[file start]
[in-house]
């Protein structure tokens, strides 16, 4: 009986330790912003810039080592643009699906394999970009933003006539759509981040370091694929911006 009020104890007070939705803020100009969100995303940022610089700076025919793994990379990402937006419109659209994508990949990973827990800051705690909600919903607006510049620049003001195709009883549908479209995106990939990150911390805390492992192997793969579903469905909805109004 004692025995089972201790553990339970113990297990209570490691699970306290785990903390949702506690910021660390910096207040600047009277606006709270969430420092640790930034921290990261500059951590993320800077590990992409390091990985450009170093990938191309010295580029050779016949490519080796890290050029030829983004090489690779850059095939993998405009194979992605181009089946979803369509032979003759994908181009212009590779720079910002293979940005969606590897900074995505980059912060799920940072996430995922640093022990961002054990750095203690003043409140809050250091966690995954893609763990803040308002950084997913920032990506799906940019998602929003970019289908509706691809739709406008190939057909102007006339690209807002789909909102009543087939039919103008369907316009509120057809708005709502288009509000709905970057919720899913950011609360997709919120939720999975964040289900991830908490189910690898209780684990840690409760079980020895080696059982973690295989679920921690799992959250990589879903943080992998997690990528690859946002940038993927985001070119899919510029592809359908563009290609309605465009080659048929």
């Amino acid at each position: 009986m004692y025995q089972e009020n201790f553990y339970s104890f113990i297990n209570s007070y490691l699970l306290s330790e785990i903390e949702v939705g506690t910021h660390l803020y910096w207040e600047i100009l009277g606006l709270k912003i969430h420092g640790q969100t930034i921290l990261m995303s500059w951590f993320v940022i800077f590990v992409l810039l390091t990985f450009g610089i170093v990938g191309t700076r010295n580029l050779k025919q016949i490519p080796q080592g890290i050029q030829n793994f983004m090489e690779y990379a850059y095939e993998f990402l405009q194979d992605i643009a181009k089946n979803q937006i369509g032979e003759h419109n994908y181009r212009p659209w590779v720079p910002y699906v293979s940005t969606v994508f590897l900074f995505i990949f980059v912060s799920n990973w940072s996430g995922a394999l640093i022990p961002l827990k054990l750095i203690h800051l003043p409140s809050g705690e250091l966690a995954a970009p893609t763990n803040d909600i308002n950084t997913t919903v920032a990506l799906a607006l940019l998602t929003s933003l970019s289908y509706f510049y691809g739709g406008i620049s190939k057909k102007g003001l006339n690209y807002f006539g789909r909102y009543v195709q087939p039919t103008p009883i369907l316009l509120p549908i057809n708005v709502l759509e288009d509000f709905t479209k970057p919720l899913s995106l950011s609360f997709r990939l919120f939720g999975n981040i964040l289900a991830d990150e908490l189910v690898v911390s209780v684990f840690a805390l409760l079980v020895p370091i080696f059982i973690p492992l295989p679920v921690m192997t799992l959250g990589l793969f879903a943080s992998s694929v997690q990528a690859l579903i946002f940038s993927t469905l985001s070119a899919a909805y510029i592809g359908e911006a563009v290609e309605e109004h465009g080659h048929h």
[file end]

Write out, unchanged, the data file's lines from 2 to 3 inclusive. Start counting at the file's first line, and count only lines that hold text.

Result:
């Protein structure tokens, strides 16, 4: 009986330790912003810039080592643009699906394999970009933003006539759509981040370091694929911006 009020104890007070939705803020100009969100995303940022610089700076025919793994990379990402937006419109659209994508990949990973827990800051705690909600919903607006510049620049003001195709009883549908479209995106990939990150911390805390492992192997793969579903469905909805109004 004692025995089972201790553990339970113990297990209570490691699970306290785990903390949702506690910021660390910096207040600047009277606006709270969430420092640790930034921290990261500059951590993320800077590990992409390091990985450009170093990938191309010295580029050779016949490519080796890290050029030829983004090489690779850059095939993998405009194979992605181009089946979803369509032979003759994908181009212009590779720079910002293979940005969606590897900074995505980059912060799920940072996430995922640093022990961002054990750095203690003043409140809050250091966690995954893609763990803040308002950084997913920032990506799906940019998602929003970019289908509706691809739709406008190939057909102007006339690209807002789909909102009543087939039919103008369907316009509120057809708005709502288009509000709905970057919720899913950011609360997709919120939720999975964040289900991830908490189910690898209780684990840690409760079980020895080696059982973690295989679920921690799992959250990589879903943080992998997690990528690859946002940038993927985001070119899919510029592809359908563009290609309605465009080659048929």
């Amino acid at each position: 009986m004692y025995q089972e009020n201790f553990y339970s104890f113990i297990n209570s007070y490691l699970l306290s330790e785990i903390e949702v939705g506690t910021h660390l803020y910096w207040e600047i100009l009277g606006l709270k912003i969430h420092g640790q969100t930034i921290l990261m995303s500059w951590f993320v940022i800077f590990v992409l810039l390091t990985f450009g610089i170093v990938g191309t700076r010295n580029l050779k025919q016949i490519p080796q080592g890290i050029q030829n793994f983004m090489e690779y990379a850059y095939e993998f990402l405009q194979d992605i643009a181009k089946n979803q937006i369509g032979e003759h419109n994908y181009r212009p659209w590779v720079p910002y699906v293979s940005t969606v994508f590897l900074f995505i990949f980059v912060s799920n990973w940072s996430g995922a394999l640093i022990p961002l827990k054990l750095i203690h800051l003043p409140s809050g705690e250091l966690a995954a970009p893609t763990n803040d909600i308002n950084t997913t919903v920032a990506l799906a607006l940019l998602t929003s933003l970019s289908y509706f510049y691809g739709g406008i620049s190939k057909k102007g003001l006339n690209y807002f006539g789909r909102y009543v195709q087939p039919t103008p009883i369907l316009l509120p549908i057809n708005v709502l759509e288009d509000f709905t479209k970057p919720l899913s995106l950011s609360f997709r990939l919120f939720g999975n981040i964040l289900a991830d990150e908490l189910v690898v911390s209780v684990f840690a805390l409760l079980v020895p370091i080696f059982i973690p492992l295989p679920v921690m192997t799992l959250g990589l793969f879903a943080s992998s694929v997690q990528a690859l579903i946002f940038s993927t469905l985001s070119a899919a909805y510029i592809g359908e911006a563009v290609e309605e109004h465009g080659h048929h």